Violence has implications beyond one company, region: Maruti

A security guard stands near a burnt down structure of Maruti Suzuki factory in Manesar, near New Delhi, India, Thursday, July 19, 2012. According to news reports, one person died and at least 40 people were injured in Wednesday's labor unrest at the Manesar facility of India's largest passenger car maker. (AP Photo/ Saurabh Das)   | Photo Credit: Saurabh Das

Maruti Suzuki attributed Wednesday’s violence at its Manesar plant to an orchestrated act of mob and said such acts of violence have implications beyond one company or region.

“They are negative trigger for existing companies and regions across the country as also for prospective investors and job seekers,” the company said in a statement, a day after a senior HR official was killed and about 100 others were injured in factory violence.

Maruti Suzuki, which witnessed strikes on three occasions last year, has already announced plans to set up a new plant in Gujarat at an investment of Rs 4,000 crore, a move which was interpreted as coming against the backdrop of violence in the region.

Maruti Suzuki said both its plants in Manesar campus were closed on Thursday and it would shortly announce its decision on the next steps with regard to resuming operations in these facilities.

Referring to the problem in the unit, it said by any account it was not an industrial relations problem over wages or working conditions.

“Rather, it is an orchestrated act of mob violence at a time when operations had been normal over the past many months,” the statement said.

On unrest

The company said violence at the plant broke out on Wednesday while negotiations were on between the management and the union for reinstatement of a worker who was “suspended for beating up a supervisor.”

“The first act of the mob was to forcibly shut the main gate and prevent managers from leaving the premises after working hours,” the statement said.

The mob targeted supervisors, managers and executives in different parts of the factory. They also ransacked offices, broke glass panes and wantonly damaged property.

Finally they set offices on fire, it added.

Death, injury and losses

The company said it would give medical attention the injured while extending whatever support possible to their families.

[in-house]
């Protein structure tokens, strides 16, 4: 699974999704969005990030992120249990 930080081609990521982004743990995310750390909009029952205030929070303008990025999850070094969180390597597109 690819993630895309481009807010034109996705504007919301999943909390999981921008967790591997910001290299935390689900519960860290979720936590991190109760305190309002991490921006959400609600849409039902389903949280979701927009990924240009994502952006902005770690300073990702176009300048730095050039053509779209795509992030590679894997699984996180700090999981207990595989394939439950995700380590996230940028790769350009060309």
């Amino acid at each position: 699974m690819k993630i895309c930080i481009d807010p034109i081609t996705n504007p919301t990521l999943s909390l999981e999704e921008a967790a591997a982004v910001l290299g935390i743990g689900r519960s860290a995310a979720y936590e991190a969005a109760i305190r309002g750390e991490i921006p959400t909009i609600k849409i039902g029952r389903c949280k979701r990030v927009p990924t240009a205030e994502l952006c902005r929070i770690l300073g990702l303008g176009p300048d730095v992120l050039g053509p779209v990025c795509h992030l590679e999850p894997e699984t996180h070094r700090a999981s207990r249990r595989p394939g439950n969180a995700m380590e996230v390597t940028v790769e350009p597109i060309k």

Regretting the loss of life of Awanish Kumar Dev, General Manager HR, the company described him as an outstanding professional and a team member, compassionate, soft—spoken and deeply—committed to cordial industrial relations.

“We are disturbed by the mob violence and arson at our Manesar plant on Wednesday evening. Several executives, managers and supervisors were brutally attacked and injured and nearly 100 of them had to be hospitalised,” Maruti said.

The company said it was still assessing the total damage to property and facilities. “What is clear is that the office facilities have been burnt beyond repair, as have the main gate, security office and the fire safety section,” it said.

The top management team visited injured colleagues in hospitals in Gurgaon. “Their experience was shocking. A few of the colleagues remained serious while for others recovering from injuries it would take a while to come out of the trauma,” the statement added.

Two Japanese nationals were also injured, one of whom was plant manager in Manesar.

Workers’ Union reacts

None of the leaders of Maruti Suzuki Workers’ Union (MSWU) could be directly contacted for their reaction.

The union, however, refuted the company’s allegations and said instead of taking action against the supervisor who was involved in a scuffle with a shop floor worker “the management immediately suspended the worker concerned without any investigation.”

“When the workers along with union representatives went to meet HR to demand against the supervisor and revoke the unjust suspension of the worker, the HR officials flatly refused to hear our arguments, and it was in no mood to resolve the issue amicably,” MSWU president Ram Meher said in a statement.

He alleged that when negotiations were going on with the leaders of the union inside the office, “the management called in entry of hundreds of bouncers on its payroll to attack the workers.”

“This is completely an illegal vindictive action in the spirit of conspiracy to corner us into submission even as our demand and methods are legitimate,” Mr. Meher said.

He said workers were attacked with sharp weapons and arms by the bouncers, who were joined by “some of the managerial staff and police later” and “beat up a number of workers who have had to be hospitalised with serious injuries.”

The bouncers, who are anti-social elements on hire, also destroyed company property and set fire to a portion of the factory, Mr. Meher added.

Stressing that the union had workers and company’s welfare in mind, he said it was keen on dialogue with the company management and Haryana government to “amicably resolve the matter and restore industrial peace in the factory”.

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Printable version | Apr 21, 2021 11:46:37 AM |

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